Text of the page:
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J & J Sports Productions, Inc. v. Velazquez

United States District Court, Ninth Circuit

October 4, 2013

J & J Sports Productions, Inc., Plaintiff,
v.
Martin Garcia Velazquez, et al., Defendants.

ORDER

PAUL G. ROSENBLATT, District Judge.

Pending before the Court is the parties' Stipulation of Dismissal of Plaintiff's Complaint Against Defendants Martin Garcia Velazquez, individually and d/b/a Los Tucanes Mexican Food; and Los Tucanes Mexican Food, LLC, an unknown business entity d/b/a Los Tucanes Mexican Food (Doc. 15). Having considered the stipulation, which the parties state is made pursuant to Fed.R.Civ.P. 41(a)(1), the Court finds that the stipulation is insufficient to automatically effect the dismissal of this action pursuant to Fed.R.Civ.P. 41(a)(1)(A)(ii) because it specifically conditions its effectiveness on a subsequent occurrence. See Anago Franchising, Inc. v. Shaz, LLC , 677 F.3d 1272 (11th Cir.2012).

The stipulation states that the dismissal of the action is without prejudice "subject to the Court's jurisdiction to enforce the settlement agreement reached by the Parties[, ]" which retention of jurisdiction is apparently needed because the parties also stipulated that the dismissal would be with prejudice if "no Party referenced above has filed a motion to reopen this action by August 20, 2014[.]" The Court finds this to be unacceptable because Rule 41(a)(1) does not permit parties to reopen an existing action after it has been dismissed, and because the stipulation provides no reason why the Court should retain jurisdiction over the parties' settlement agreement and the Court, in the exercise of its discretion, declines to do so.[1] See Arata v. Nu Skin International, Inc. , 96 F.3d 1265, 1269 (9th Cir.1996) ("[T]he mere fact that the parties agree that the court should exercising continuing jurisdiction [over a settlement agreement] is not binding on the court.")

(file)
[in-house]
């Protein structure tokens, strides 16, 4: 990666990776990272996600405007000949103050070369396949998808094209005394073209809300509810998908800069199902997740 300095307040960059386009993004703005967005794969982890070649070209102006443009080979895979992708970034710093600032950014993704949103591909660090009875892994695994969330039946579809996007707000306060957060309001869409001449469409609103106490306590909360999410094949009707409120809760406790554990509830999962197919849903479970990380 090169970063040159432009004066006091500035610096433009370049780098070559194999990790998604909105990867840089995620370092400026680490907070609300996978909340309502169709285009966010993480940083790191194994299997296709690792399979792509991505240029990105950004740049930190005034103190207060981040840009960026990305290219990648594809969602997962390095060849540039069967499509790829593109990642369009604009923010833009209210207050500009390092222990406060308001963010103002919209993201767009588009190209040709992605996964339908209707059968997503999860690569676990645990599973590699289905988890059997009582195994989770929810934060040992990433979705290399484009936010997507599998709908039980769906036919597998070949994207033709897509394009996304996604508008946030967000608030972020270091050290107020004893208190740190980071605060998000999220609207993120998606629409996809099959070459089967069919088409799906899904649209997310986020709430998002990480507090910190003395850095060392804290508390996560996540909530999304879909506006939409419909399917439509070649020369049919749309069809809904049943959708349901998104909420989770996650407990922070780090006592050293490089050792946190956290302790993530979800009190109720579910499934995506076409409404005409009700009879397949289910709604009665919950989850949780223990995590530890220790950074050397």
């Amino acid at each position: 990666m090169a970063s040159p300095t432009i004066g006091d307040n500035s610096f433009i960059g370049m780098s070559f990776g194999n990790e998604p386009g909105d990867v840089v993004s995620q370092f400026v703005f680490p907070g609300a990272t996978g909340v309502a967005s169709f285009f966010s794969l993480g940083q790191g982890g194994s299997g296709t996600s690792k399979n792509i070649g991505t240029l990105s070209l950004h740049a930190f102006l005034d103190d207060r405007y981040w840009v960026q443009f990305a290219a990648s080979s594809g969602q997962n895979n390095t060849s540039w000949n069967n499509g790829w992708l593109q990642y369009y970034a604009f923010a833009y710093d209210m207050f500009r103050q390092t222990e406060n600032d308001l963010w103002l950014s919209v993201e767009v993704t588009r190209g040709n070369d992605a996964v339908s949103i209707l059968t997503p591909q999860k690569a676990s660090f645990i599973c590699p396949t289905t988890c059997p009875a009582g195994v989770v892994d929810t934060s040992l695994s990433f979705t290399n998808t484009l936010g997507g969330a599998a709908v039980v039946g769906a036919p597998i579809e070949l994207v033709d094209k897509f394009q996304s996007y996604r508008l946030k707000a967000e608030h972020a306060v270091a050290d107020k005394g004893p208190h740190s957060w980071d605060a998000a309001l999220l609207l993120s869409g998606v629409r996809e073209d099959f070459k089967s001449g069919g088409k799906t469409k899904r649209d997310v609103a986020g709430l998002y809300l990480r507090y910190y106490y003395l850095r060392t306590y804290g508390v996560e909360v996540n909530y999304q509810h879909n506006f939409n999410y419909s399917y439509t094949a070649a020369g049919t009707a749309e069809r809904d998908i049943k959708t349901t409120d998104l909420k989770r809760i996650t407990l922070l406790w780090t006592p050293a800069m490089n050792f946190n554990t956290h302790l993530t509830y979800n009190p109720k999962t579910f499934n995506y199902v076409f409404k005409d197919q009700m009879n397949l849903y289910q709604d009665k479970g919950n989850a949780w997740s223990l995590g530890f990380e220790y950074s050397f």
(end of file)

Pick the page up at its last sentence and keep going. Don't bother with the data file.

Furthermore, the stipulation is in any case ineffective to effectuate the dismissal of defendant Los Tucanes Mexican Food, LLC because the stipulation was signed on that defendant's behalf by defendant Martin Garcia Velazquez, a non-attorney, as the company's "authorized representative" notwithstanding that it is well-established that a non-attorney may not appear in federal court on behalf of a limited liability company. See Lattanzio v. COMTA , 481 F.3d 137, 140 (2nd Cir. 2007) (Court held that a limited liability company, even one solely-owned, may appear in federal court only through a licensed attorney.) Therefore,

IT IS ORDERED that the parties' Stipulation of Dismissal of Plaintiff's Complaint Against Defendants Martin Garcia Velazquez, individually and d/b/a Los Tucanes Mexican Food; and Los Tucanes Mexican Food, LLC, an unknown business entity d/b/a Los Tucanes Mexican Food (Doc. 15) is rejected by the Court without prejudice.

IT IS FURTHER ORDERED that an appropriate stipulation of dismissal or an appropriate notice of voluntary dismissal shall be filed no later than October 31, 2013.


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